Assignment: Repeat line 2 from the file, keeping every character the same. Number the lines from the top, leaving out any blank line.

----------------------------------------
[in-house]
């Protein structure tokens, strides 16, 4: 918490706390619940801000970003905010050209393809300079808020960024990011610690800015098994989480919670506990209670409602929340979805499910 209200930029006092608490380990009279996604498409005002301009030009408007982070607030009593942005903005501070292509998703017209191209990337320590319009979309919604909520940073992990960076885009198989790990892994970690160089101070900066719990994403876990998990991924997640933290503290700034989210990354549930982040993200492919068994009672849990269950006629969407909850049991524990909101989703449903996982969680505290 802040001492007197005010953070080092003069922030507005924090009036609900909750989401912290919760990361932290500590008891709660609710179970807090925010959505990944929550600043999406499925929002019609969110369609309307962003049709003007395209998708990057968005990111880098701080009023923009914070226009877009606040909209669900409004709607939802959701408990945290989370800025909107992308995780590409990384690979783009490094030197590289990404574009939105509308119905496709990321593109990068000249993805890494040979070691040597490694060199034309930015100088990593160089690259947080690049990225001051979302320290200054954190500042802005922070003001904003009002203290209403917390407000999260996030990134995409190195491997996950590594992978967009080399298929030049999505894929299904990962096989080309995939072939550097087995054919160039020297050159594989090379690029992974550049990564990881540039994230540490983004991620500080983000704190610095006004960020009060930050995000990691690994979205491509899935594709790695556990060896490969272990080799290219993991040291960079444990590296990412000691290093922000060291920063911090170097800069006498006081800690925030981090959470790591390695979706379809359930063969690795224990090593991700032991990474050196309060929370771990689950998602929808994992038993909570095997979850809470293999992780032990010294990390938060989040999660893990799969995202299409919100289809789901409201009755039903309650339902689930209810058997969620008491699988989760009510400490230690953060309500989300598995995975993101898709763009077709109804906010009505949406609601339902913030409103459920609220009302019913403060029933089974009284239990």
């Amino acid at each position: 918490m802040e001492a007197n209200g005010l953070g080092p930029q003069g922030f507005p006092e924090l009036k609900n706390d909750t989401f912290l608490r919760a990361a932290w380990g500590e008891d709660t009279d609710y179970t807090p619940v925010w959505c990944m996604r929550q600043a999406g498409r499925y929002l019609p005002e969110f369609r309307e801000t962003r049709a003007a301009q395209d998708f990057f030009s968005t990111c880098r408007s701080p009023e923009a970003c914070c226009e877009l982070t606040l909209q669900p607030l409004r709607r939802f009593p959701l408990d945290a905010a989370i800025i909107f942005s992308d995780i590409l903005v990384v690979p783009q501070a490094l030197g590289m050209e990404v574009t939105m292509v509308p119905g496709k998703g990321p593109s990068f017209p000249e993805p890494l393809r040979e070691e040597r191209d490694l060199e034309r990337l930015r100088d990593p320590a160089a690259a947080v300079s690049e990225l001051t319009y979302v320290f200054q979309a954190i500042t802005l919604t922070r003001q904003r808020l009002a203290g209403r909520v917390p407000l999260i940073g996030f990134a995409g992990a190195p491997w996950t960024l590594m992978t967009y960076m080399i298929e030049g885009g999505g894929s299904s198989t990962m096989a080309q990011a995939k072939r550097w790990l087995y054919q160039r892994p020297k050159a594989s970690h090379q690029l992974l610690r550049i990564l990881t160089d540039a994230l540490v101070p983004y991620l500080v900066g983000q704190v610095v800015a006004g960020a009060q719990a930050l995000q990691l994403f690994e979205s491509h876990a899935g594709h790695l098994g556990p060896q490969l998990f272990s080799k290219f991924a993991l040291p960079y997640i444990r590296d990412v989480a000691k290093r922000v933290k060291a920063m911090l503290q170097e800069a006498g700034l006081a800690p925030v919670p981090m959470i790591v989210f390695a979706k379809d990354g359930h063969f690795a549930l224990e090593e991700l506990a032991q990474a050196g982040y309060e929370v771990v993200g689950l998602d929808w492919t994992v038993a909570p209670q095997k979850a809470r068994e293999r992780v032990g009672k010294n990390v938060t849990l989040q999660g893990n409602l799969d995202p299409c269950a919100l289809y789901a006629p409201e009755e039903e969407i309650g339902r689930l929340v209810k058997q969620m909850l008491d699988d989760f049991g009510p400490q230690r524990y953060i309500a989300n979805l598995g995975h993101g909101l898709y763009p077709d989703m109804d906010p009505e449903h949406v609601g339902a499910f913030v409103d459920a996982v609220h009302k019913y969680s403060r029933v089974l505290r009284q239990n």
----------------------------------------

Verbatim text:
């Protein structure tokens, strides 16, 4: 918490706390619940801000970003905010050209393809300079808020960024990011610690800015098994989480919670506990209670409602929340979805499910 209200930029006092608490380990009279996604498409005002301009030009408007982070607030009593942005903005501070292509998703017209191209990337320590319009979309919604909520940073992990960076885009198989790990892994970690160089101070900066719990994403876990998990991924997640933290503290700034989210990354549930982040993200492919068994009672849990269950006629969407909850049991524990909101989703449903996982969680505290 802040001492007197005010953070080092003069922030507005924090009036609900909750989401912290919760990361932290500590008891709660609710179970807090925010959505990944929550600043999406499925929002019609969110369609309307962003049709003007395209998708990057968005990111880098701080009023923009914070226009877009606040909209669900409004709607939802959701408990945290989370800025909107992308995780590409990384690979783009490094030197590289990404574009939105509308119905496709990321593109990068000249993805890494040979070691040597490694060199034309930015100088990593160089690259947080690049990225001051979302320290200054954190500042802005922070003001904003009002203290209403917390407000999260996030990134995409190195491997996950590594992978967009080399298929030049999505894929299904990962096989080309995939072939550097087995054919160039020297050159594989090379690029992974550049990564990881540039994230540490983004991620500080983000704190610095006004960020009060930050995000990691690994979205491509899935594709790695556990060896490969272990080799290219993991040291960079444990590296990412000691290093922000060291920063911090170097800069006498006081800690925030981090959470790591390695979706379809359930063969690795224990090593991700032991990474050196309060929370771990689950998602929808994992038993909570095997979850809470293999992780032990010294990390938060989040999660893990799969995202299409919100289809789901409201009755039903309650339902689930209810058997969620008491699988989760009510400490230690953060309500989300598995995975993101898709763009077709109804906010009505949406609601339902913030409103459920609220009302019913403060029933089974009284239990």